Projects

Home Based Visit Project
Project Leader: Vasanth Kuppuswamy
The HCBF Home-Based Care Project is a program based in Tamil Nadu that aims to improve infant morbidity and mortality through home visits by trained nurses promoting well-newborn care and identifying acute health issues. The nurses, who live in the same community as many of the infants in the program, and visit infants once a week in the critical first month of life and once a month thereafter. They examine the child for acute health care needs, track growth and development, check immunization status, and offer anticipatory guidance on breastfeeding, diet, infant safety, sanitation, and other common aspects of infant care. We believe this in-home personal guidance by nurses will increase breastfeeding practices, increase immunization coverage, decrease the number of respiratory and diarrheal illnesses, provide early identification of growth and development problems and ultimately decrease infant mortality.

The pilot program was first implemented in February 2013 in a rural part of the Krishnagiri district of Tamil Nadu, India. Four home health nurses were trained by our staff and have visited over 300 infants in four villages. They are have been met warmly by parents in the villages who are eager to get guidance from trained nurses. In the future, we hope to expand this project to other villages and to recruit women while they are pregnant.

We are currently looking for volunteers (college students, medical students, physicians, nurses, physical therapists, dentists, information technology professionals) to help us further our program. If you would like to get involved, please email us at healthychildrenbrighterfutures@gmail.com.


Immunization Coverage and Attitudes toward Immunization in an Urban South Indian Population
Project Leader: Kalpana Manthiram

Vaccines are considered one of the greatest public health achievements and are major pillars of preventative care.  In Tamil Nadu, India, vaccines for polio, TB, hepatitis B, diphtheria, pertussis, tetantus, and measles are mandatory and supplied for free by the Indian government.  However, families must pay to obtain all other vaccines (considered “optional”) including those for rotavirus, influenza, pneumococcus and H. influenzae; this puts these vaccines out of the reach of many families living in Pallavaram, India.  Because respiratory and diarrheal diseases are major causes of morbidity in this population, increased access to these “optional” vaccines has the potential to greatly improve child health.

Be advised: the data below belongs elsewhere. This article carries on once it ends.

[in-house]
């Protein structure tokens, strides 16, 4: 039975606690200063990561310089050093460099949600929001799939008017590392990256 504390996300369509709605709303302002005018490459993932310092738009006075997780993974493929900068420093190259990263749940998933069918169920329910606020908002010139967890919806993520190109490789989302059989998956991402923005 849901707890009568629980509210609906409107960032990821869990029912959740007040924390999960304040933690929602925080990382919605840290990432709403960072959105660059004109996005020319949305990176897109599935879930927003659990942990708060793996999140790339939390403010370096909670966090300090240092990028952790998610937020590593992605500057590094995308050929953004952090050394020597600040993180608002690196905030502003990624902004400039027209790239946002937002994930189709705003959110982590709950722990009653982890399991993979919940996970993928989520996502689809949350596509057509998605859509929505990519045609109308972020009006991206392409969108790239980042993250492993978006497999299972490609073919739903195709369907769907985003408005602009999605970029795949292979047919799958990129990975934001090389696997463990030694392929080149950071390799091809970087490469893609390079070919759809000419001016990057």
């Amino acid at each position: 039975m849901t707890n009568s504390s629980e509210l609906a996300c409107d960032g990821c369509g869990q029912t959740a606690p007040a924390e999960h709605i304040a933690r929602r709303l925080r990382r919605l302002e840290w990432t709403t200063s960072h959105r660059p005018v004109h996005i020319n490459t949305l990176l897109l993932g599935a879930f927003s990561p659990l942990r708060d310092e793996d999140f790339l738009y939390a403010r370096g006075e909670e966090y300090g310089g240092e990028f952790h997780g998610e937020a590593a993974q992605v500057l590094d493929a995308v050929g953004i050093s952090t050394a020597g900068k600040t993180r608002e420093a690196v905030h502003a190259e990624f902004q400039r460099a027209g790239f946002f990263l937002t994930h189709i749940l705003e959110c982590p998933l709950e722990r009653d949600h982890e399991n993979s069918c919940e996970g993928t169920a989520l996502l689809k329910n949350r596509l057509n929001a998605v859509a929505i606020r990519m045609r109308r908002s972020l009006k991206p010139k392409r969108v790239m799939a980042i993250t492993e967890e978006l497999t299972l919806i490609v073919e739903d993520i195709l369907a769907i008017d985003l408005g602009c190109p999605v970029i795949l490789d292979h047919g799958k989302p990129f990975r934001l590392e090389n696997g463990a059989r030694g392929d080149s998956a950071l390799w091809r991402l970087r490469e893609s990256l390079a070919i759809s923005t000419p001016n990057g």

The goals of our project were to (1) assess immunization coverage and socio-demographic factors affecting immunization status for young children and (2) examine parental attitudes and knowledge about immunizations in Pallavaram.  We hope to use this information to enhance vaccine delivery from the Pallavaram Children’s Medical Center (PCMC).  We used the WHO cluster method to do door-to-door surveys of 210 families and estimate immunization coverage of both the mandatory and optional immunizations.  In addition, we did 21 in-depth interviews with parents about their thoughts and knowledge about immunizations.  We are in the process of completing data analysis and publishing our results.  We received invaluable mentorship from Dr. Areej Hassan at Children’s Hospital Boston and help from the YRG CARE IRB in Chennai, Children’s Hospital Boston, and the staff at PCMC.



Evaluating the Nutrition Transition in Chennai
Project Leader: Anita Ram

The “nutrition transition” is the pattern whereby developing countries shift from a stage of undernutrition and receding famine to one dominated by nutrition-related non-communicable diseases such as diabetes, hypertension, and obesity. The early stages of the nutrition transition is likely the most critical period for public health interventions to best prevent nutrition-related non-communicable diseases from reaching the epidemic proportions seen in the United States. Public health efforts aimed at reducing the burden of prevent nutrition-related non-communicable diseases must be targeted at today’s generation of children since they are most susceptible to cultivate the unhealthy behaviors associated with India’s globalization, urbanization, and rapid economic development. For this project, nearly 100 mothers and children were interviewed to assess family dietary and physical activity patterns as well as barriers to healthful lifestyles in Chennai. In addition to interviews and survey data, body measurements were collected to identify variables associated with a child’s likelihood of being overweight, average weight, overweight, or obese.